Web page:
ASIS International – Chapter Focus: Port Harcourt, Nigeria

Port Harcourt, Nigeria

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Matthew Porcelli, CPP speaks exclusively with McLean S. Essiene, CCIP, CPP, PCI, PSP of the ASIS International – Port Harcourt Chapter, Nigeria.

What are the most pressing security challenges you are facing in your region?

Africa faces two distinct and significant security challenges on a continental scale: The first is the ideologically motivated rise of radical Islam/Jihadism; the second is violent extremism, which is primarily driven in most cases by the increased extraction of the endowed natural resources, fuelled by unemployment, poverty and rising governance deficits with states themselves serving as sources of insecurity.

For instance, while Mali, the Central African Republic, Kenya, Libya, Nigeria etc. have recently been plagued by the threat of Islamic fundamentalism, empirical findings indicate that natural resources have a significant effect on violence in Africa.

Resource endowment is an enabler of prolonged war by providing a channel for looting rebels to acquire funds and advance combat rather than being defeated or compelled to compromise.

Conflicts in natural resource-rich African nations such as Angola, Nigeria, Liberia, Rwanda the Democratic Republic of the Congo and Sierra Leone are indicative of this process.

Other top level security challenges in Africa with the hydra-headed crime-terror nexus include state-perpetrated violent extremism as a result of human rights violations and citizens’ perceptions of unjust state treatment; transnational organised crime, maritime security/terrorism and cyber-crimes.

Can you describe your journey in the world of security?

The initial dream

I joined law enforcement shortly after completing my secondary education, but later returned to school for my undergraduate degree.

As a young geology graduate who initially desired a career in the oil and gas industry, I later tenaciously desired a military career.

The security challenges in Nigeria and around the world were a major factor in this decision.

I had applied for every military job opening for five years in a row, until I reached the minimum enlistment age in Nigeria. 

I later turned to online US Army recruiters but was also denied – I desired to support Operation Iraqi Freedom at the time. I was strongly motivated by a desire to render selfless service to humanity.

The journey so far

Earlier this decade, the Nigerian law enforcement workforce of 370,000 officers was insufficient to protect over 170 million Nigerians, a gross deficiency compared to the United Nations’ recommendation of 222 police officers per 100,000 people (1:450).

According to a 2013 study by ASIS International and the Institute of Finance and Management (IOFM), the US security market was worth an astounding $350b annually and employs up to 2.1 million people.

In September 2014, the Nigerian Senate approved former President Goodluck Jonathan’s request for external borrowing of up to N1b to address the country’s security issues.

The fields of asset protection and risk management continue to expand into substantial economic sectors and significant labour markets.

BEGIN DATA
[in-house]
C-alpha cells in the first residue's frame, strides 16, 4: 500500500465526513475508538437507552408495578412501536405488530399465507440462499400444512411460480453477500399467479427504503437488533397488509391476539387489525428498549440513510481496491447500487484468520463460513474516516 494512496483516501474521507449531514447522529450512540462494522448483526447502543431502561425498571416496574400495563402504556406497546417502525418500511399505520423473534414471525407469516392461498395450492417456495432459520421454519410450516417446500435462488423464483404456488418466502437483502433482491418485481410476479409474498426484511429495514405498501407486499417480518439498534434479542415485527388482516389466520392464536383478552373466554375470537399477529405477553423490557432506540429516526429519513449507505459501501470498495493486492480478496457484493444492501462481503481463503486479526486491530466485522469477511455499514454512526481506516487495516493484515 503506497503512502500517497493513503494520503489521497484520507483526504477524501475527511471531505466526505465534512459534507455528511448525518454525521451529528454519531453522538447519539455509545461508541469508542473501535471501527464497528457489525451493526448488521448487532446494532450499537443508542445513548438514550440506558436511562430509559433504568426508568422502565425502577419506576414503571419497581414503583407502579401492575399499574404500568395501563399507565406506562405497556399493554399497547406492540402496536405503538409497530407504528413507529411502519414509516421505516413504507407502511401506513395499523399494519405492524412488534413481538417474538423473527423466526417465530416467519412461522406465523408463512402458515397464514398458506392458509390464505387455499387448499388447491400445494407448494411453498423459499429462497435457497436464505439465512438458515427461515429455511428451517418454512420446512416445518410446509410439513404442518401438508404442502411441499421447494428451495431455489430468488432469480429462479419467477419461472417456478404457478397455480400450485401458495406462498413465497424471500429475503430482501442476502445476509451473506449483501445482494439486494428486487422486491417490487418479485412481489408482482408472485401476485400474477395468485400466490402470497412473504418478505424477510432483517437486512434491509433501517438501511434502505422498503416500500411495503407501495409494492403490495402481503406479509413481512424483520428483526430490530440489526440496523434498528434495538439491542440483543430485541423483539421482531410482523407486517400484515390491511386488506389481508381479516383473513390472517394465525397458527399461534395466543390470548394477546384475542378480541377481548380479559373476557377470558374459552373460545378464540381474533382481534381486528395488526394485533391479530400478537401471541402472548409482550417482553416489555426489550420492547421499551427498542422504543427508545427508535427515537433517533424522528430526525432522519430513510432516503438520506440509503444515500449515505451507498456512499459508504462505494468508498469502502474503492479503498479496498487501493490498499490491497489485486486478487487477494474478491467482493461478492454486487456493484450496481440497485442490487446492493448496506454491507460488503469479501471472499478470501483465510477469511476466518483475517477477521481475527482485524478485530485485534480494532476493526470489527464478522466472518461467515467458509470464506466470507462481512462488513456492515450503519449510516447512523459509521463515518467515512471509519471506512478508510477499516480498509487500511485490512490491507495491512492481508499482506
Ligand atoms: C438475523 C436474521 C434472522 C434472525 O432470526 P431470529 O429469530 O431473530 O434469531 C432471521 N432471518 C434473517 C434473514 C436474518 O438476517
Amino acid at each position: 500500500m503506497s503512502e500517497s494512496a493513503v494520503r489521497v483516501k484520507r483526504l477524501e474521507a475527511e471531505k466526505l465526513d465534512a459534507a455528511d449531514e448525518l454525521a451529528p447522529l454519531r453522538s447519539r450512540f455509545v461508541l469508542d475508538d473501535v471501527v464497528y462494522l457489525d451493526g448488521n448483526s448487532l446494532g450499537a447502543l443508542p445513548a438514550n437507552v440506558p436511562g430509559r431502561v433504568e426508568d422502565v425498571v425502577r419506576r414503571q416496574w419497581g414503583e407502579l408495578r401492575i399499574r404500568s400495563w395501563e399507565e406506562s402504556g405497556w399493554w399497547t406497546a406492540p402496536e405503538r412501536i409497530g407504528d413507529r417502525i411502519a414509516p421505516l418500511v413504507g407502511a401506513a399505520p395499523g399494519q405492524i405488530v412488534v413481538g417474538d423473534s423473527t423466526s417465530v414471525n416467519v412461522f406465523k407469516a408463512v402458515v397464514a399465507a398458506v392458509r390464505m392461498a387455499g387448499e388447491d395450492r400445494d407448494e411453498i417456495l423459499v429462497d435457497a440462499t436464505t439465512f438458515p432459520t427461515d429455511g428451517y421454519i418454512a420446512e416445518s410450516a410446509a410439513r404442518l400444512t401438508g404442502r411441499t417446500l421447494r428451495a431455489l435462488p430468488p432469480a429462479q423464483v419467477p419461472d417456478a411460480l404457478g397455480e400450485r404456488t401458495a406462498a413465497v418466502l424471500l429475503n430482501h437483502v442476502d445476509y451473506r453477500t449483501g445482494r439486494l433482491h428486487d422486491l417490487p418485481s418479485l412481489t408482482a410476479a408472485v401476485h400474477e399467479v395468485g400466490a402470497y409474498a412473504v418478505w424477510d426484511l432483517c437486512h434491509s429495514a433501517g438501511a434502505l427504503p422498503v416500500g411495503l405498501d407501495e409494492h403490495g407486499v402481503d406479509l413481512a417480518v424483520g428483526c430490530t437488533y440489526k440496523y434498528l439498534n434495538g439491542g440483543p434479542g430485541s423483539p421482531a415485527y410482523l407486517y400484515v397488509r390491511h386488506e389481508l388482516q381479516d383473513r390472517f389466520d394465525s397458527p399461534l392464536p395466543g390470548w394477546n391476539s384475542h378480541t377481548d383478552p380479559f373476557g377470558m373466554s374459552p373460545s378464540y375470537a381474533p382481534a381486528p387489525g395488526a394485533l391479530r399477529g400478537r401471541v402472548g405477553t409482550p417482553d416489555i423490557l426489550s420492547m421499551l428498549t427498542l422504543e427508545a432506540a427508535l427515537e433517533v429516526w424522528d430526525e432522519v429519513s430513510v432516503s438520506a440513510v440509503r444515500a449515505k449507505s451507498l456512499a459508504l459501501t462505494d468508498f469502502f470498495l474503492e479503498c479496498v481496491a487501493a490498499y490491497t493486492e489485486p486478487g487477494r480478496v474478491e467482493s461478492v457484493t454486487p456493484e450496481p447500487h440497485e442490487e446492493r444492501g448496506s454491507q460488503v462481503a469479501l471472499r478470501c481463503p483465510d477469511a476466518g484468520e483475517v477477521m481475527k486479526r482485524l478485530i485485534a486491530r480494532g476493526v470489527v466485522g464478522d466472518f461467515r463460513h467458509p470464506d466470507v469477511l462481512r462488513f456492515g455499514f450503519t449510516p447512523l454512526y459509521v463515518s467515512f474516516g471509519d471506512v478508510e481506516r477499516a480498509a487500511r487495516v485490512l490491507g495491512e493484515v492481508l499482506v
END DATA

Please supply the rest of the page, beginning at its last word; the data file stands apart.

For example, G4S plc’s global workforce once totalled 800,000 people. Comparably, I founded ESSIMACS INTERNATIONAL SECURITY LTD in 2013 as a licensed private security business in Nigeria.

In 2015, the company employed more than 150 people in various locations across the nation.

As a young CEO, it was necessary for me to acquire organisational security management skills and business acumen to become a more effective manager and leader and to remain relevant in such a competitive industry.

Consequently, I earned ASIS board certification in security management and investigation.

Presently, I work as a Threat Intelligence Analyst and Risk Management Consultant for multinational oil and gas corporations.

In addition, I am a contributor to security magazines/journals and book chapters, a subject matter expert speaker on security management and a partner with a number of organisations within the security industry, including the IFPO.

Can you tell us about your journey within ASIS and how it has helped you in your career?

I began volunteering with the Port Harcourt Chapter 236 as a Young Professional Liaison in 2015, less than a year after joining the organisation, and my responsibilities have been expanding ever since.

I was elected Chapter Vice Chairman in 2016, making me one of the youngest people worldwide to hold this position.

My volunteer role grew from there, as I was appointed Chapter Certification Chairperson in 2017 and then founded and served as Pioneer Coordinator of ASIS Africa YP from 2017 to 2019, when I passed the baton but continued to support the fledgling organisation until it matured.

Notably, Mr. Peter O’Neil, CEO, ASIS launched the ASIS Africa Young Professionals (YP) in Lagos, Nigeria.

In 2019, I began serving concurrently on two communities, (then known as Councils): The Human Threat Management (HTM) Steering Committee (as 2nd Vice-Chairperson) and the YP, now NextGen Global Outreach subcommittee, where I served as Vice-Chair from 2019 to 2020 and then as Chair in 2020.

Currently, I serve as the HTM Chairman for 2023 and 2024.

Connect with Matthew Porcelli, CPP on LinkedIn.

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